One of the reasons most people like me go undiagnosed until adulthood is due to the concept of “masking”. We push our autistic traits down—hide them—or simply refuse to enact them so as to make ourselves appear “normal” (my disdain for that word knows no bounds). Societal pressure and, quite frankly, patriarchy itself means young women, girls, and anyone who falls outside the “assigned male at birth” category are more likely to have to mask behaviour and it can have devastating consequences, like suicide or attempted suicide. Knowing this has made me all the more determined to advocate for autistic people—particularly those who aren’t reflected in scientific literature. Knowing this about myself; putting the skills I’ve learned into practice; finding people who accept my weird stims and love my autistic ass unconditionally; you can definitely see I am living my best autistic life right now.
Autism also makes me a great sex worker. Bear with me, but it does. I am an excellent mimic: it’s how I learn most of my social skills, and the techniques that get me through the day. I observe hustling techniques, great intro skills, and when I am not working or capable of speaking, I spend my time researching and reading about BDSM, and sex in general. I have developed scripts for work that do lead to awkwardness when they are broken or deviated from, but my script base is growing by the day, as is my confidence.
Autism also means I am more present and assertive with my boundaries. I have specific areas of no touching which can lead to sensory overload. For instance, my left ear: absolute no go zone. The space where my butt and thighs meet: also, the same. When I am with my clients, I am not only more in tune with their needs but also with mine. I know what I want to avoid and will always encourage clients to do the same. BDSM is a lifeline for autistic sex workers. Repetition, developed personas and skillsets, all help me navigate terrain that can be quite difficult. Finding my power as a dominatrix, learning a variety of special skills, and being able to use my imagination, give me an immense amount of power. It also helps me remain able to work when full service is extremely difficult. Sometimes the non-contact work of mistressing isn’t just important, but necessary.
Sex work also has its challenges. I have been booked by several men in the past who believe they can push my boundaries precisely because I am autistic. One client in particular disregarded my consent because he believed I wouldn’t “feel” something the way a non-autistic person would. I am constantly dealing with inadvertent and sometimes deliberate ableism from peers. The attitude towards autistic men is often dismissive and hurtful, and I politely remind my colleagues on a regular basis that if they had a negative experience with an autistic man it’s most likely *not* the autism that made him a shit client, nor does it make me a shit service provider. One peer specifically stated she simply wouldn’t see autistic men and when challenged she said it was because they were “too much trouble”. I disengaged from that conversation almost immediately, and it’s what lead in no small part to this piece. I often find it difficult to share a workspace, and it’s only in the last few weeks I have learned how to do it properly. Room sharing during brothel work is my idea of hell, to be quite frank. A great deal of the time I struggle with consistency due to needing lengthy breaks from work when I am not coping. Consequently, it takes me a long time to build up regular client bases, which I inevitably lose when I cannot see them.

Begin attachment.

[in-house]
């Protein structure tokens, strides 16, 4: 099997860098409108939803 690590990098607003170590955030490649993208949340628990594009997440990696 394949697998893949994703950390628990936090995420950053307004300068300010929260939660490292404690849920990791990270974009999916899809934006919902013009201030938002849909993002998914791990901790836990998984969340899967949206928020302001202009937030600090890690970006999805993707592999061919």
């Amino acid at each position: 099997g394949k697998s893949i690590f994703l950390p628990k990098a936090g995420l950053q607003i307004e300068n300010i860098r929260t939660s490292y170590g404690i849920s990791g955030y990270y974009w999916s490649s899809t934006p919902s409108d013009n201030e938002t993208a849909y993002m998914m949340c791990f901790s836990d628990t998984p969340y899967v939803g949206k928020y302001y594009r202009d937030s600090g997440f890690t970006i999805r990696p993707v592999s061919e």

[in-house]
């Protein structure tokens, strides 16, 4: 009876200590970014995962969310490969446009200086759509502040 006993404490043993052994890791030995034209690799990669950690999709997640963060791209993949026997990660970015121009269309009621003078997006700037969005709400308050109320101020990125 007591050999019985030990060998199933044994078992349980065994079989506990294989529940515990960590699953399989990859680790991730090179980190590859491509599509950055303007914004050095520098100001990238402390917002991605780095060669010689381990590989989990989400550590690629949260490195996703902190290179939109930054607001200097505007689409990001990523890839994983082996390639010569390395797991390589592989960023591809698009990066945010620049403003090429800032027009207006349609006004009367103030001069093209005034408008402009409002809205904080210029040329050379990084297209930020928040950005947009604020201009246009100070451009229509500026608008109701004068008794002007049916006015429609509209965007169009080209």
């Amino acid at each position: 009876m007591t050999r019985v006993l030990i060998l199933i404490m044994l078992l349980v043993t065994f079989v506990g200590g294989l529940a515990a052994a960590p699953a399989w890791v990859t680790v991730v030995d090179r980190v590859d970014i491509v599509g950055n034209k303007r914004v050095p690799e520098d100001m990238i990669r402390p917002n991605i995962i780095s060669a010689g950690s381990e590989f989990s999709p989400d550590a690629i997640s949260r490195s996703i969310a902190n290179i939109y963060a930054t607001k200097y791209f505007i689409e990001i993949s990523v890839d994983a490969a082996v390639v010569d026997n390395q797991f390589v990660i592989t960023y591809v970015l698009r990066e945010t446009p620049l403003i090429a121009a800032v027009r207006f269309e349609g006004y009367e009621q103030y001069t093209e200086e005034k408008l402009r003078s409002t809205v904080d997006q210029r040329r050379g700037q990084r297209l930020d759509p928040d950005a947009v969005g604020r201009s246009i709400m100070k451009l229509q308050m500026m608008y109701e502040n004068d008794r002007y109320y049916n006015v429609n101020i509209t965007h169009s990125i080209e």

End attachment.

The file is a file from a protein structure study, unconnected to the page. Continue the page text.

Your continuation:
Ultimately, I am both rewarded with the work I am provided, and I do believe I am a worker with insight and value, even when things are tough. To my clients with beautiful brains, and me with mine: here’s to us and closing our eyes when we kiss.
About the author
Angel Parker is a student, writer, sex worker, advocate for autistic people living on stolen land In Naarm/Melbourne. She enjoys making people think about neurodiversity, sex, and sexuality in ways they have not before.